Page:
WASHINGTON — After a three month ban on carrying cargo and passengers, the first KC-46 tanker has received new cargo locks that will allow flight restrictions to be removed, the U.S. Air Force announced Friday.

Following the successful installation and testing of a new cargo lock design, the Air Force on Dec. 18 officially declared the problem, which it had labeled a category 1 deficiency, as “closed." The service uses the term “category 1” to describe serious technical issues that could endanger the aircrew and aircraft or have other major effects.

“KC-46A integration represents an important step in recapitalizing our aging tanker fleet. While the program has not been without challenges, resolving this deficiency is a step in the right direction,” Will Roper, the Air Force’s acquisition executive, said in a statement.

The first KC-46 to introduce the new locks, based at McConnell Air Force Base in Kansas, has already resumed cargo operations, according to the Air Force.

In a separate statement, Boeing spokesman Larry Chambers said the company has retrofitted four tankers with new locks. “We continue to work closely with the Air Force to outfit all delivered aircraft with the new locks,” he said.

The Air Force instated the flight restrictions in September after an incident occurred where the cargo locks on the bottom of the floor of the aircraft became unlocked during a flight, creating concerns that airmen could potentially be hurt or even killed by heavy equipment that suddenly bursts free during a flight. Defense News was the first to report the problem.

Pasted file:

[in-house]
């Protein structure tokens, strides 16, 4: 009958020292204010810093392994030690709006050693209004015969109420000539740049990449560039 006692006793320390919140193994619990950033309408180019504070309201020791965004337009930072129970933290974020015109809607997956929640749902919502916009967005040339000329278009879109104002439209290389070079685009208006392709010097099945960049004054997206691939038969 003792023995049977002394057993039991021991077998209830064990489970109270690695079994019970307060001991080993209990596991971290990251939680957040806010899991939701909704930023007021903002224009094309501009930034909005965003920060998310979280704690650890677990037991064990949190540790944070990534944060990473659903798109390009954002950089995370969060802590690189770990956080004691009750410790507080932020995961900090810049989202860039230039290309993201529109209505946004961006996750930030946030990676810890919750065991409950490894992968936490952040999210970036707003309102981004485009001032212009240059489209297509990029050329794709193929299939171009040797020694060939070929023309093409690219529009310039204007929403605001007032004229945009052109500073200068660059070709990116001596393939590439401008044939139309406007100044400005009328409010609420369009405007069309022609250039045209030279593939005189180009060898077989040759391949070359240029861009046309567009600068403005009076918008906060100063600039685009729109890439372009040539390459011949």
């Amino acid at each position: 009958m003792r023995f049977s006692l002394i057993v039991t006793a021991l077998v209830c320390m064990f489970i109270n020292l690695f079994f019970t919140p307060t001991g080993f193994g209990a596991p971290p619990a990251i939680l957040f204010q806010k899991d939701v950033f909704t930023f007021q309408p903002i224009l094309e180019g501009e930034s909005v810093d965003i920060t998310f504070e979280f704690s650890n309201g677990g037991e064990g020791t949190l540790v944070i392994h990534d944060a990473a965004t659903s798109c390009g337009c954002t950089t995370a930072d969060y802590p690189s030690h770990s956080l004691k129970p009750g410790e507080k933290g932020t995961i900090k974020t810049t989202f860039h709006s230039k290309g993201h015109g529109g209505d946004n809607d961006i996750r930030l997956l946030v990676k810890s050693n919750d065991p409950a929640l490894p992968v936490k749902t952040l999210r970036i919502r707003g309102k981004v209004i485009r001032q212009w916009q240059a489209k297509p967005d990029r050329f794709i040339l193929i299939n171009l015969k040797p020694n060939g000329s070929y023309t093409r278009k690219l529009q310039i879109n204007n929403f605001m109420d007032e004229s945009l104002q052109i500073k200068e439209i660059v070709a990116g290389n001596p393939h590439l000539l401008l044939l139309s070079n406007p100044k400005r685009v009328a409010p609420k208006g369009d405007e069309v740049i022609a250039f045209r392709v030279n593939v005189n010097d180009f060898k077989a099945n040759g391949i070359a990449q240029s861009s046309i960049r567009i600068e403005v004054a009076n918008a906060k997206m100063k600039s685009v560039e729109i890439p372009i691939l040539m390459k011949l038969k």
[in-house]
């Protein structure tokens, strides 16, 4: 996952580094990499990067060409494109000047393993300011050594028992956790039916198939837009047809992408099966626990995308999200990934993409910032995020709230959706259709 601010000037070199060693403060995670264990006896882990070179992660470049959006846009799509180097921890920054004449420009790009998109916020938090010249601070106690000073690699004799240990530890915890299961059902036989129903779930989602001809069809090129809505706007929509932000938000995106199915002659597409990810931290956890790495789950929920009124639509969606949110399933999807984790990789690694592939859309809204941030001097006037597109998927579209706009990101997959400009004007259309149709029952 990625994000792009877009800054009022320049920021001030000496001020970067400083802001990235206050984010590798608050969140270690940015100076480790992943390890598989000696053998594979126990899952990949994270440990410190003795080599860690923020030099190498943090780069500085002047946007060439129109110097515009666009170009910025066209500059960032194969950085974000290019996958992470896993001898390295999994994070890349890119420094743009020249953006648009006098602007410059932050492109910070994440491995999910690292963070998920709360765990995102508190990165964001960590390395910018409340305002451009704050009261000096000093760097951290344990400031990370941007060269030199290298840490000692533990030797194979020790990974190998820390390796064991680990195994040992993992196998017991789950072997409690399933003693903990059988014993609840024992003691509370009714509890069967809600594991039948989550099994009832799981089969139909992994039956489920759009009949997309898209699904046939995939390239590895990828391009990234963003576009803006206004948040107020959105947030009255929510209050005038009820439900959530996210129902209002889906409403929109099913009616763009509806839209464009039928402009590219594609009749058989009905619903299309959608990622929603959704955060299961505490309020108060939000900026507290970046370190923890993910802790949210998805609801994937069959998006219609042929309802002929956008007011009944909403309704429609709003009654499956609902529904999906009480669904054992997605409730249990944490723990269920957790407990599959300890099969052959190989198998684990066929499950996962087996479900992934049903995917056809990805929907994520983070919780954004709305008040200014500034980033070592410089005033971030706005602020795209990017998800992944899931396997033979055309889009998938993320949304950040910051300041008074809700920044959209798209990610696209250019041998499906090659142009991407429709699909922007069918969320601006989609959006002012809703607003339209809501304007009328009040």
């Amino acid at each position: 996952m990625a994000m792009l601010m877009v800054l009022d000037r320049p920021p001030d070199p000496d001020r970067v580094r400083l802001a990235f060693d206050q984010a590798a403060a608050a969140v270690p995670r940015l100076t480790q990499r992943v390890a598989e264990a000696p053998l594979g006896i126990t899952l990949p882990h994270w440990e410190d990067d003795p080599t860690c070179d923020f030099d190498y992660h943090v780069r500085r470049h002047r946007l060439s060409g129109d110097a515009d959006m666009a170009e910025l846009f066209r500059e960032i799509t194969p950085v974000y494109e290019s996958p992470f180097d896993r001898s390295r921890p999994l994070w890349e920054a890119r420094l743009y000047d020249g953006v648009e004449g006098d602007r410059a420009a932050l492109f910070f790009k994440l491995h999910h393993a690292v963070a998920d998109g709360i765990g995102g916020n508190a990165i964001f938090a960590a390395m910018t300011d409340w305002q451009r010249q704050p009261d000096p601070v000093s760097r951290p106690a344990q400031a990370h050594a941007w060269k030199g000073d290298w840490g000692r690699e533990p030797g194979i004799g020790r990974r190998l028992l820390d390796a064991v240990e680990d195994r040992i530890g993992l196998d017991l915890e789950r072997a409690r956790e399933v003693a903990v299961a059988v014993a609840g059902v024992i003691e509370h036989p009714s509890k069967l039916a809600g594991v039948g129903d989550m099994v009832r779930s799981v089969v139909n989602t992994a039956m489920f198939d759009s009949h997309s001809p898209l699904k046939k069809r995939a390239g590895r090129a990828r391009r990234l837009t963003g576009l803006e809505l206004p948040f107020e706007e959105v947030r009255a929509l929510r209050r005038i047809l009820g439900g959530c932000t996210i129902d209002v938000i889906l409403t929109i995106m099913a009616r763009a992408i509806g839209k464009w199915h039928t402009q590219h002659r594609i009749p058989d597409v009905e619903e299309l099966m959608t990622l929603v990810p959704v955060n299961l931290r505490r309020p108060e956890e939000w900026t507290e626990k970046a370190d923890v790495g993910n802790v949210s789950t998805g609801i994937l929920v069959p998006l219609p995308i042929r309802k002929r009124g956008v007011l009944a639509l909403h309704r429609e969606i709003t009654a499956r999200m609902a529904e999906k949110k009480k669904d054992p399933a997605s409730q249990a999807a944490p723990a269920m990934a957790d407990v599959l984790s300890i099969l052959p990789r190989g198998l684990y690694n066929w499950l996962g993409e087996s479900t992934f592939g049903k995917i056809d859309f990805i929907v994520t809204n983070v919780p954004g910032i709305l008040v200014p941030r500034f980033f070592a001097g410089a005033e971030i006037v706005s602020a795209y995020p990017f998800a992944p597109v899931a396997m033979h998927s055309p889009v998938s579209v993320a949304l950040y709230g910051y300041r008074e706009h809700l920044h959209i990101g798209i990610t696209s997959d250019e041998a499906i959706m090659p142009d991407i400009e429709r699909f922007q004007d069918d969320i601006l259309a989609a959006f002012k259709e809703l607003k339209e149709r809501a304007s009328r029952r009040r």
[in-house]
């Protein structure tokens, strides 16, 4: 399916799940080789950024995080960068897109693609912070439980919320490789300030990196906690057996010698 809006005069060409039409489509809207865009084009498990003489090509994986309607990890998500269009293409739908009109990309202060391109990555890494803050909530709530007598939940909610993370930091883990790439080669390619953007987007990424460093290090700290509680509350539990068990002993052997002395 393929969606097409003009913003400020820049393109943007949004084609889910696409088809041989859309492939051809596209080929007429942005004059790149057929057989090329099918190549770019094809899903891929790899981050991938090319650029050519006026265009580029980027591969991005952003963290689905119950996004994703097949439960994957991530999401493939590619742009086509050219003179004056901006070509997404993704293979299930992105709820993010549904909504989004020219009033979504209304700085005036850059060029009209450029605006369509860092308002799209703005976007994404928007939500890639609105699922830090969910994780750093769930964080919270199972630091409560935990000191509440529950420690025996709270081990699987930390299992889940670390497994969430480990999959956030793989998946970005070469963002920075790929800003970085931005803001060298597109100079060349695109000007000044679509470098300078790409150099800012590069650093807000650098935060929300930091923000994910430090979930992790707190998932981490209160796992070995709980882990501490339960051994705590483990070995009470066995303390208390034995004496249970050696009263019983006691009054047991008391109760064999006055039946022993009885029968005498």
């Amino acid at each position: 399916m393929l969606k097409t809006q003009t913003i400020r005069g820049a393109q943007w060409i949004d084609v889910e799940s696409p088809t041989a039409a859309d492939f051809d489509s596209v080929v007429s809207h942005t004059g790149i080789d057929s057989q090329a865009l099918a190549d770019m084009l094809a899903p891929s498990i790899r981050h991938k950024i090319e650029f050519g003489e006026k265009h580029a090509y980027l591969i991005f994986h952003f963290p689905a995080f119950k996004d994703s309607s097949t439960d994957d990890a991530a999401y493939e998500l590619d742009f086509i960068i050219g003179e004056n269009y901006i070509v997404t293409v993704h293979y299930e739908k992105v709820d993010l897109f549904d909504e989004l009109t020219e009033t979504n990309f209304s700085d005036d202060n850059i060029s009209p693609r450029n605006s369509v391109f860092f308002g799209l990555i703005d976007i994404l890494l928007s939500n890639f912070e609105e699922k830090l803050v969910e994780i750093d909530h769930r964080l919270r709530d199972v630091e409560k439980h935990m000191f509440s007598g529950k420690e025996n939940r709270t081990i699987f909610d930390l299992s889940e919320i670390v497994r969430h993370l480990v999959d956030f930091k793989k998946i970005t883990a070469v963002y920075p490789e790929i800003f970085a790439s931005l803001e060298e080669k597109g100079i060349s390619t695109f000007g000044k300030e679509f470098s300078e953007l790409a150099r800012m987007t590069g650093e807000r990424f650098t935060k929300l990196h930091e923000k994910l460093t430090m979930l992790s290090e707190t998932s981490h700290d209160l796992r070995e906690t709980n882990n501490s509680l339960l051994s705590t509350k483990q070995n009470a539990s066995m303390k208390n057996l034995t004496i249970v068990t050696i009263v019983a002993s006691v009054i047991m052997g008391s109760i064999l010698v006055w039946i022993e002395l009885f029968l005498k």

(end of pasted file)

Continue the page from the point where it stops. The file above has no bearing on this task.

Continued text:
Aircrew reported that, over multiple legs of a trip overseas, they noticed that several restraints had become unlocked. Although the locks did not unlatch completely in those cases, it potentially presented a major safety risk to the crew and passengers, as a heavy pallet of cargo rolling around the cabin could cause injury or even unbalance the plane during flight.

Jamie Burgess, Boeing’s KC-46 program manager, told Defense News in September that the company planned to pitch a hardware fix to the tanker’s existing cargo locks.

“The concept for a fix is to put something in there that is a secondary latching like a spring or something like that that will hold it in place,” he said. “We’ve not finalized that, but it’s something that we’re working with the Air Force on, and the intent is to get some parts tested soon. We have some prototype parts that are being tested right now, and if the design works, then we would get it out there and get it on the airplanes. And we think that’s a relatively near-term thing.”

The U.S. Air Force plans to buy 179 KC-46s over the course of the program; the service accepted the first tanker earlier this year.

However, the program is experiencing growing pains. Most critically, the Air Force is not satisfied with the performance of its remote vision system, a series of sensors that KC-46 boom operators use to guide the boom into a receiving aircraft for refueling. Officials say it will take years to make the necessary hardware and software changes.